# How do you find a power series representation for # (x/(2-x))^3# and what is the radius of convergence?

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To find the power series representation of ((\frac{x}{2-x})^3), we can use the geometric series expansion:

[ \frac{1}{1 - (-\frac{x}{2})} = \sum_{n=0}^\infty (-1)^n (\frac{x}{2})^n ]

Now, we raise both sides to the power of 3:

[ (\frac{1}{1 - (-\frac{x}{2})})^3 = \sum_{n=0}^\infty (-1)^n (\frac{x}{2})^n ]

After expanding and simplifying, we get:

[ (\frac{1}{1 + \frac{x}{2}})^3 = \sum_{n=0}^\infty \binom{n+2}{2} (\frac{x}{2})^n ]

So, the power series representation for ((\frac{x}{2-x})^3) is:

[ \sum_{n=0}^\infty \binom{n+2}{2} (\frac{x}{2})^n ]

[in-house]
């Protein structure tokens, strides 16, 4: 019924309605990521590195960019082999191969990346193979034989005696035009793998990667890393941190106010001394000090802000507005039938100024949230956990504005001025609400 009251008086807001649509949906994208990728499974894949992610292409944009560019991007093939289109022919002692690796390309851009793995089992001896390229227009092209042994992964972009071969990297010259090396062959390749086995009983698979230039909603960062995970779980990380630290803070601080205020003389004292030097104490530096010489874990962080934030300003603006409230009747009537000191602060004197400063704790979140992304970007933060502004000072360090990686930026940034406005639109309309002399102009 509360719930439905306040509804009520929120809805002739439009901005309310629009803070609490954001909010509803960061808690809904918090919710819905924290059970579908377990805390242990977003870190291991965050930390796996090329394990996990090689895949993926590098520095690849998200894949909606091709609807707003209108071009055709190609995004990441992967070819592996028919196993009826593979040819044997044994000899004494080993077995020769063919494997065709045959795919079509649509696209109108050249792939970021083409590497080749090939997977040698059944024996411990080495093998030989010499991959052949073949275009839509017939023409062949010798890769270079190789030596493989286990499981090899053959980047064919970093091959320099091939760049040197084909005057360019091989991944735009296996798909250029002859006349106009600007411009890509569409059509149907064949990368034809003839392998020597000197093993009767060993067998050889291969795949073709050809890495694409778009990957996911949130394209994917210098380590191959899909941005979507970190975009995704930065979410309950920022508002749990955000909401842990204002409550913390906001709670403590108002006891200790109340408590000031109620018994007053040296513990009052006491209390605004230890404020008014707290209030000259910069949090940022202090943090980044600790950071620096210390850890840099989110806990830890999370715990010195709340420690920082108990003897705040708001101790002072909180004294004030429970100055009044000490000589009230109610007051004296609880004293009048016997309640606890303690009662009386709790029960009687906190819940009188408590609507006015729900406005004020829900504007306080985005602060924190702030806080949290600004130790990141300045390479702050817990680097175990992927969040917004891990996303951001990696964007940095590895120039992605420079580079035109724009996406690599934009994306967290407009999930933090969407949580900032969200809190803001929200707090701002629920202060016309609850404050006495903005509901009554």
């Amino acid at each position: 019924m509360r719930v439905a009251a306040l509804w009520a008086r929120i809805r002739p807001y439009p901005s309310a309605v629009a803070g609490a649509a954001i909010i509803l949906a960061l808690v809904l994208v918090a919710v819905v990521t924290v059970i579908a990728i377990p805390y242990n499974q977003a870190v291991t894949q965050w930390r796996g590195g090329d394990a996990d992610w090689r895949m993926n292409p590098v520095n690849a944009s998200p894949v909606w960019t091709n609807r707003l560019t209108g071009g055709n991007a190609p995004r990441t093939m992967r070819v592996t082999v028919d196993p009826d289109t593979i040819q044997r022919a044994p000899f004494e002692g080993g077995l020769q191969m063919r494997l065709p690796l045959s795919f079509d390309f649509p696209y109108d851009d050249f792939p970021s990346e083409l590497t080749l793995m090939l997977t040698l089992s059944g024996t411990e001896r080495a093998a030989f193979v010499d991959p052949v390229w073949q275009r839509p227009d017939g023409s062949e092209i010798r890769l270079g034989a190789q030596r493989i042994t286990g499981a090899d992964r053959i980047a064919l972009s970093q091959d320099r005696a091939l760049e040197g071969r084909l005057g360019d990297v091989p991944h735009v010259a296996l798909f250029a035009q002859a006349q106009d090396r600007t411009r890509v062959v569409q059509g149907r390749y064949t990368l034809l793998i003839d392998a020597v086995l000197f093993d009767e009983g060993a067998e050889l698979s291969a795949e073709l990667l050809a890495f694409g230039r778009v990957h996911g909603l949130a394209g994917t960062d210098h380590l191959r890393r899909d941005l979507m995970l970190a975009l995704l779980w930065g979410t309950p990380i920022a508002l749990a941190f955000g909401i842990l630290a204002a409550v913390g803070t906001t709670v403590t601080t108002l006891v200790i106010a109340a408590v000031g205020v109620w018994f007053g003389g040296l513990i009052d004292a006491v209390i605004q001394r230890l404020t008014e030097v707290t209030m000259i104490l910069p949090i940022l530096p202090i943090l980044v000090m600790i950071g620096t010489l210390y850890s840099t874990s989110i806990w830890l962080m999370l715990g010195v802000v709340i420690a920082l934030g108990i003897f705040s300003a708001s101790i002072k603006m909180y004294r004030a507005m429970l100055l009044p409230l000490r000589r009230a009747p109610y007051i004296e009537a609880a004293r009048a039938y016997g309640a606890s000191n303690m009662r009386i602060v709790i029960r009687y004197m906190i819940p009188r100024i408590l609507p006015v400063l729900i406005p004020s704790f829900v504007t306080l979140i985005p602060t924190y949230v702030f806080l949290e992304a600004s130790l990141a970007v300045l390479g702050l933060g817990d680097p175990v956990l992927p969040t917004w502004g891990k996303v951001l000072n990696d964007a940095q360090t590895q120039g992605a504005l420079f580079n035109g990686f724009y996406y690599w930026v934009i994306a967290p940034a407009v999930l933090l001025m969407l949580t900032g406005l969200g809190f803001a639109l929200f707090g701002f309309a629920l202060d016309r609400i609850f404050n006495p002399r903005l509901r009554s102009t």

The radius of convergence can be found using the ratio test:

[ R = \lim_{n \to \infty} \frac{a_{n}}{a_{n+1}} ]

where (a_{n}) is the coefficient of (x^{n}) term in the series. In this case, (a_{n} = \binom{n+2}{2}). The limit can be computed to find the radius of convergence.

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When evaluating a one-sided limit, you need to be careful when a quantity is approaching zero since its sign is different depending on which way it is approaching zero from. Let us look at some examples.

When evaluating a one-sided limit, you need to be careful when a quantity is approaching zero since its sign is different depending on which way it is approaching zero from. Let us look at some examples.

When evaluating a one-sided limit, you need to be careful when a quantity is approaching zero since its sign is different depending on which way it is approaching zero from. Let us look at some examples.

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